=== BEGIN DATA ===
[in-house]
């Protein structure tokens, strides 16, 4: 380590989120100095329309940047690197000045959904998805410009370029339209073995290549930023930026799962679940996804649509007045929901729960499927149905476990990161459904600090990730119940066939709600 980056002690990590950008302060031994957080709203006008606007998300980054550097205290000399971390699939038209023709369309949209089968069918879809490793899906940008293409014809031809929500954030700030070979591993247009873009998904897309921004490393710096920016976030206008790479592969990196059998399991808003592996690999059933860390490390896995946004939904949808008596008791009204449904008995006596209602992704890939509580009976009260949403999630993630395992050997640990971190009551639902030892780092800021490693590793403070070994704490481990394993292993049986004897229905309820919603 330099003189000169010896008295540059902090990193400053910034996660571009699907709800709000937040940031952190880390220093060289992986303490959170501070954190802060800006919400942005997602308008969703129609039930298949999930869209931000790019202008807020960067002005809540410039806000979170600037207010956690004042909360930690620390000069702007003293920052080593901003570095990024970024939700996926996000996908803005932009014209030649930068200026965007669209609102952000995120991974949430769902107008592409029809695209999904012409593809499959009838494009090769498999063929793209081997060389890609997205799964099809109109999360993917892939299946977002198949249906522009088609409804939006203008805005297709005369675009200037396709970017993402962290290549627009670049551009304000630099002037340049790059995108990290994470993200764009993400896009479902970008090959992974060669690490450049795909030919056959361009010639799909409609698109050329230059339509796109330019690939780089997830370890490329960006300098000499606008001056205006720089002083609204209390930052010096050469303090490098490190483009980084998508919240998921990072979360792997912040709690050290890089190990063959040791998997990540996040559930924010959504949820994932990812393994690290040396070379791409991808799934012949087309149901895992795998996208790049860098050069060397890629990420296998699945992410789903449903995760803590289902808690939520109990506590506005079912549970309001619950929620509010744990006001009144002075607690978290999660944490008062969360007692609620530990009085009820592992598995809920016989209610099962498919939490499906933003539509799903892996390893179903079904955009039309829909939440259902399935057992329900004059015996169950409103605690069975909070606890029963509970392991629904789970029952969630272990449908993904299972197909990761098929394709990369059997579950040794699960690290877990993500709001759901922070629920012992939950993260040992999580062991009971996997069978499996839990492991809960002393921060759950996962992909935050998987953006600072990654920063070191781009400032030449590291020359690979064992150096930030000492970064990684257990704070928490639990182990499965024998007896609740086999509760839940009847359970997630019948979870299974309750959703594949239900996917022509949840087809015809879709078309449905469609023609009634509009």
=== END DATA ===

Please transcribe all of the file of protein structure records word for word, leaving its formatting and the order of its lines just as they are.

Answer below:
[in-house]
């Protein structure tokens, strides 16, 4: 380590989120100095329309940047690197000045959904998805410009370029339209073995290549930023930026799962679940996804649509007045929901729960499927149905476990990161459904600090990730119940066939709600 980056002690990590950008302060031994957080709203006008606007998300980054550097205290000399971390699939038209023709369309949209089968069918879809490793899906940008293409014809031809929500954030700030070979591993247009873009998904897309921004490393710096920016976030206008790479592969990196059998399991808003592996690999059933860390490390896995946004939904949808008596008791009204449904008995006596209602992704890939509580009976009260949403999630993630395992050997640990971190009551639902030892780092800021490693590793403070070994704490481990394993292993049986004897229905309820919603 330099003189000169010896008295540059902090990193400053910034996660571009699907709800709000937040940031952190880390220093060289992986303490959170501070954190802060800006919400942005997602308008969703129609039930298949999930869209931000790019202008807020960067002005809540410039806000979170600037207010956690004042909360930690620390000069702007003293920052080593901003570095990024970024939700996926996000996908803005932009014209030649930068200026965007669209609102952000995120991974949430769902107008592409029809695209999904012409593809499959009838494009090769498999063929793209081997060389890609997205799964099809109109999360993917892939299946977002198949249906522009088609409804939006203008805005297709005369675009200037396709970017993402962290290549627009670049551009304000630099002037340049790059995108990290994470993200764009993400896009479902970008090959992974060669690490450049795909030919056959361009010639799909409609698109050329230059339509796109330019690939780089997830370890490329960006300098000499606008001056205006720089002083609204209390930052010096050469303090490098490190483009980084998508919240998921990072979360792997912040709690050290890089190990063959040791998997990540996040559930924010959504949820994932990812393994690290040396070379791409991808799934012949087309149901895992795998996208790049860098050069060397890629990420296998699945992410789903449903995760803590289902808690939520109990506590506005079912549970309001619950929620509010744990006001009144002075607690978290999660944490008062969360007692609620530990009085009820592992598995809920016989209610099962498919939490499906933003539509799903892996390893179903079904955009039309829909939440259902399935057992329900004059015996169950409103605690069975909070606890029963509970392991629904789970029952969630272990449908993904299972197909990761098929394709990369059997579950040794699960690290877990993500709001759901922070629920012992939950993260040992999580062991009971996997069978499996839990492991809960002393921060759950996962992909935050998987953006600072990654920063070191781009400032030449590291020359690979064992150096930030000492970064990684257990704070928490639990182990499965024998007896609740086999509760839940009847359970997630019948979870299974309750959703594949239900996917022509949840087809015809879709078309449905469609023609009634509009």